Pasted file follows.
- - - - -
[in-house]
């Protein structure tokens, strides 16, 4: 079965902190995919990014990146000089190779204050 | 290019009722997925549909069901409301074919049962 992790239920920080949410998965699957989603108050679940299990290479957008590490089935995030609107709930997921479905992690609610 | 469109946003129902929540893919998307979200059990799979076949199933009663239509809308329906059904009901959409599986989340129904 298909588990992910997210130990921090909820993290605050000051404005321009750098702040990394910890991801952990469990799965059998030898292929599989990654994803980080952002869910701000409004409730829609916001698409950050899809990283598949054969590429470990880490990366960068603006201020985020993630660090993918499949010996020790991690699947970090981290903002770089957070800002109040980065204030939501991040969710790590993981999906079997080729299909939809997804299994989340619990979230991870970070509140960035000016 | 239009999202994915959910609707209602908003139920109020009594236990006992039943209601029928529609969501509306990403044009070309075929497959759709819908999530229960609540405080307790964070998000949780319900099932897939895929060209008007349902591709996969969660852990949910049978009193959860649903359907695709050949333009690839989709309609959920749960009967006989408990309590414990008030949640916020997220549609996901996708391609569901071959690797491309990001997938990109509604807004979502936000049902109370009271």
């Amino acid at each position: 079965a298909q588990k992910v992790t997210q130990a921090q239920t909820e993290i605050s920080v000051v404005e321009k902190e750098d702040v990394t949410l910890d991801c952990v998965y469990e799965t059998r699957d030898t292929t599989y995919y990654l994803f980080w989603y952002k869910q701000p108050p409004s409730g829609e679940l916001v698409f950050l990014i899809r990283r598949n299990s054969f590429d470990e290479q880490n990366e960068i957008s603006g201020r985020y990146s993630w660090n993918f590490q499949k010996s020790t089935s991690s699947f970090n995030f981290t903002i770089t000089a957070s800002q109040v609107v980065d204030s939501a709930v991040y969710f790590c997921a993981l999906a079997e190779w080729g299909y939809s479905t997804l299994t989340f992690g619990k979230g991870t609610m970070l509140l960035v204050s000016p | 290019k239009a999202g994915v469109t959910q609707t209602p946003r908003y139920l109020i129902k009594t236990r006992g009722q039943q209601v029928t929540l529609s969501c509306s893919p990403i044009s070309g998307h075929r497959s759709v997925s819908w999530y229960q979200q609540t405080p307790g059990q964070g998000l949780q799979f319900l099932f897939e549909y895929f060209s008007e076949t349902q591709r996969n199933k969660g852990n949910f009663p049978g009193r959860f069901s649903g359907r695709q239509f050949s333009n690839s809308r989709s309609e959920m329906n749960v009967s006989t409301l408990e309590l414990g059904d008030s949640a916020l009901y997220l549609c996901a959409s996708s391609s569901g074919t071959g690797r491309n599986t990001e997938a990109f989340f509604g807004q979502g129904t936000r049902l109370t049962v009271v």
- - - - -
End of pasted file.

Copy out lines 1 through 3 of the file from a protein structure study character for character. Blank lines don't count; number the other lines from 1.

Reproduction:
[in-house]
């Protein structure tokens, strides 16, 4: 079965902190995919990014990146000089190779204050 | 290019009722997925549909069901409301074919049962 992790239920920080949410998965699957989603108050679940299990290479957008590490089935995030609107709930997921479905992690609610 | 469109946003129902929540893919998307979200059990799979076949199933009663239509809308329906059904009901959409599986989340129904 298909588990992910997210130990921090909820993290605050000051404005321009750098702040990394910890991801952990469990799965059998030898292929599989990654994803980080952002869910701000409004409730829609916001698409950050899809990283598949054969590429470990880490990366960068603006201020985020993630660090993918499949010996020790991690699947970090981290903002770089957070800002109040980065204030939501991040969710790590993981999906079997080729299909939809997804299994989340619990979230991870970070509140960035000016 | 239009999202994915959910609707209602908003139920109020009594236990006992039943209601029928529609969501509306990403044009070309075929497959759709819908999530229960609540405080307790964070998000949780319900099932897939895929060209008007349902591709996969969660852990949910049978009193959860649903359907695709050949333009690839989709309609959920749960009967006989408990309590414990008030949640916020997220549609996901996708391609569901071959690797491309990001997938990109509604807004979502936000049902109370009271």
């Amino acid at each position: 079965a298909q588990k992910v992790t997210q130990a921090q239920t909820e993290i605050s920080v000051v404005e321009k902190e750098d702040v990394t949410l910890d991801c952990v998965y469990e799965t059998r699957d030898t292929t599989y995919y990654l994803f980080w989603y952002k869910q701000p108050p409004s409730g829609e679940l916001v698409f950050l990014i899809r990283r598949n299990s054969f590429d470990e290479q880490n990366e960068i957008s603006g201020r985020y990146s993630w660090n993918f590490q499949k010996s020790t089935s991690s699947f970090n995030f981290t903002i770089t000089a957070s800002q109040v609107v980065d204030s939501a709930v991040y969710f790590c997921a993981l999906a079997e190779w080729g299909y939809s479905t997804l299994t989340f992690g619990k979230g991870t609610m970070l509140l960035v204050s000016p | 290019k239009a999202g994915v469109t959910q609707t209602p946003r908003y139920l109020i129902k009594t236990r006992g009722q039943q209601v029928t929540l529609s969501c509306s893919p990403i044009s070309g998307h075929r497959s759709v997925s819908w999530y229960q979200q609540t405080p307790g059990q964070g998000l949780q799979f319900l099932f897939e549909y895929f060209s008007e076949t349902q591709r996969n199933k969660g852990n949910f009663p049978g009193r959860f069901s649903g359907r695709q239509f050949s333009n690839s809308r989709s309609e959920m329906n749960v009967s006989t409301l408990e309590l414990g059904d008030s949640a916020l009901y997220l549609c996901a959409s996708s391609s569901g074919t071959g690797r491309n599986t990001e997938a990109f989340f509604g807004q979502g129904t936000r049902l109370t049962v009271v």